Dr Judith Guedalia

A Plane Story: A Shoah Story

I pride myself on NOT being a creature of habit.   Well except when I fly (as a passenger), which I do a bit.   I have developed a pattern of sorts.   I have my 'flying outfit', which not only includes the clothes and sweater (not too warm not to light) I carry, but also my own earphones (comfortable and I know 'where' they have been), my music, bland and doesn't get interrupted by 'the cockpit' telling me that thousands of feet below me we are passing over Greece of somewhere else.    I also have my neck-pillow, so my sleeping head (I'm optimistic I will sleep) will not loll afar, and eye-shades to block out visual 'interference' , both 'booty' from the rare time(s) I was upgraded to the ever-civilized Business Class.  


 I'm sure I am not unique, but people do seem to end up speaking to me, and by speaking I mean confiding.  My husband jokes that I am the only one who can say: "Please pass the salt" at a dinner party, and end up with the person crying: "I know I have a bad relationship with my father".    (I'm not joking, this has indeed happened!)  Long transatlantic flights seem to have a loosening-of-lips affect on many people.  So once ensconced in my 'space' aloft, I try to be as uncommunicative as possible.    At any rate, I politely say hello to my immediate neighbor (I hope for a window seat, so that I only have one 'neighbor'), and soon put on my paraphernalia which is decidedly non-conducive to 'chatting'.   

As Yom HaShoah, Holocaust Memorial Day, approaches, I think about one particular flight, which took place at around this time of the year.   My 'neighbor' started crying soon after take-off, how could I sit there, eye-masked and neck-pillowed and not say a word?!?   In no time at all she told me that she was on her way to Israel to say goodbye to the man she loved.  This was not an obvious 'case' of the vicissitudes of young love, she was young looking but in her early seventies, and He, she told me, was in his eighties.   

Both had been divorced over fifteen years before, both had had children, both had lost a child, she had two more, he had none. They had met on a cruise and had fallen in love as 'youngsters might', and had 'courted' one another for over a year.    During his last visit to her in the States, he had bought her an engagement ring.  This was supposed to be the trip when they would have been married, she cried.

The story really began in the Holocaust, she told me.   He was away from his home when the nazi's (I refuse to capitalize that word!) rounded up the Jewish inhabitants, killed the men and boys and took the women away.   He was blond and didn't 'look' Jewish, and had heard about it from villagers in the town where he was studying.   He refused to believe the horrible news, and went back to the village under cover of darkness.   A young non-Jewish teenage girl whom he knew grabbed him and told him he had to hide, as the local villagers, his 'friends and neighbors' were searching for any Jews who had gotten away and were either turning them 'in' or killing them out-right.    Again he was too stunned to 'do' anything, but to continue on to his home.  It was only when he saw other people squatting in that home, did the awful truth sink in.    She, this young girl, had gone with him and now was beseeching him to go to her home to hide.  Her parents were away for a few days and no one would know.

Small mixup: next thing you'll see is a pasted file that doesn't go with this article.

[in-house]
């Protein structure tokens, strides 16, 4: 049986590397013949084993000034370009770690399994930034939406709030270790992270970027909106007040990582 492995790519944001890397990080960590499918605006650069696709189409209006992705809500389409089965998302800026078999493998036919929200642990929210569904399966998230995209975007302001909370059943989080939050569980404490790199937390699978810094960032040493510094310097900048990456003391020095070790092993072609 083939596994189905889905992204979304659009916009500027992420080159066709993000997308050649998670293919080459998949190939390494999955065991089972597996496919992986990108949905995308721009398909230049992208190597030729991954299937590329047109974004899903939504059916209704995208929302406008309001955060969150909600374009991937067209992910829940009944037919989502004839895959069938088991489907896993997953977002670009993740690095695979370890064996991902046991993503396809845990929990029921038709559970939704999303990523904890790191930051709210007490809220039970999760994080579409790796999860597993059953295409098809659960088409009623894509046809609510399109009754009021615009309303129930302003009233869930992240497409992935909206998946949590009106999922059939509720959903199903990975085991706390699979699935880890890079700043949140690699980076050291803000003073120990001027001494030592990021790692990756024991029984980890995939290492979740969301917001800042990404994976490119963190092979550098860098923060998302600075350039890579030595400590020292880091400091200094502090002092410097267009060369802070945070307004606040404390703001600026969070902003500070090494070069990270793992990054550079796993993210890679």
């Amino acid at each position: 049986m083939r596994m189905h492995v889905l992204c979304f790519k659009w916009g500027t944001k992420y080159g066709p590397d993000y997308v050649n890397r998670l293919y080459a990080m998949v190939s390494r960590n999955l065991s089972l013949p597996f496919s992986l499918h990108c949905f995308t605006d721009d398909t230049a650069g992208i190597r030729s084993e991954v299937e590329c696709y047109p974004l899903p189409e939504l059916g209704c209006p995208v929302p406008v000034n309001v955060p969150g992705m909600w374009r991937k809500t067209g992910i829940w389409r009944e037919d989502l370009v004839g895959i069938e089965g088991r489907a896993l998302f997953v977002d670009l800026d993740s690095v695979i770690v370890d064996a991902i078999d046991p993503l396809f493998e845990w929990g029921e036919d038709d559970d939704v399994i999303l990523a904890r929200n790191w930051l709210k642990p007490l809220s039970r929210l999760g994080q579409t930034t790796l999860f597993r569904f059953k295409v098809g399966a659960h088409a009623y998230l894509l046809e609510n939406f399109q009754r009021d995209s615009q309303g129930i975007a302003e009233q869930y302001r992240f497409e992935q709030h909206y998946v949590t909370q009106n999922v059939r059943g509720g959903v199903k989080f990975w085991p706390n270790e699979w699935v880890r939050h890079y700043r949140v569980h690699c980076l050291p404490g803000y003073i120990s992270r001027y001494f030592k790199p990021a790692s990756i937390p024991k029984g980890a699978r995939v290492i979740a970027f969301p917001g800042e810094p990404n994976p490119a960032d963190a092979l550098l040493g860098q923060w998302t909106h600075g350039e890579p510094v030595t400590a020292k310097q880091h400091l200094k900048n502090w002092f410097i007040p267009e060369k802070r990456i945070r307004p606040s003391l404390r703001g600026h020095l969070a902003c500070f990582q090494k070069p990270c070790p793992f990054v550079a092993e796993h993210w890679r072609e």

She hid him in the area around the hearth.  There were loose bricks and her family had constructed a very small space to hold firewood and other items for the hearth.   For two years, he hid there, she brought him food and water in the middle of the night, and she removed his 'excrement' at the same time.   They left that eastern European country after the war, and married.   No, they had never really been in love, but how could he not marry the person who had saved his life?

He had done financially well in his 'adopted' country.   They might even have been considered wealthy.  They had a son.   When his son was twenty one years old, an avid aviator, he had bought him a plane.   On one of his son's maiden flights, the plane crashed, he was killed.   The marriage didn't survive this tragedy.   The couple separated and later divorced, he emigrated to Israel.   Fifteen years later, he went on a cruise and met her, my neighbor on the plane.

"We were all set to get married, when he called and crying on the phone, he said I needed to come to Israel, so that he could say goodbye in person.  I couldn't believe my ears, Goodbye, what are you talking about, I shrieked.  We're getting married!

"No, he said we couldn't.  His ex-wife had called, the first time in years, to say that she was diagnosed with terminal cancer.    How could I not go and be with her, and tend to her needs in these last months or years as she had once done for me.  At my age, this must be my last marriage."

What was there to say, here was yet another Shoah tragedy, haunting its victims to the end.


Originally published in the Jewish Press on May 10, 2006.

Tags: Divorce | Holocaust | Holocaust Memorial Day | Jewish Press | Shoah | Yom HaShoah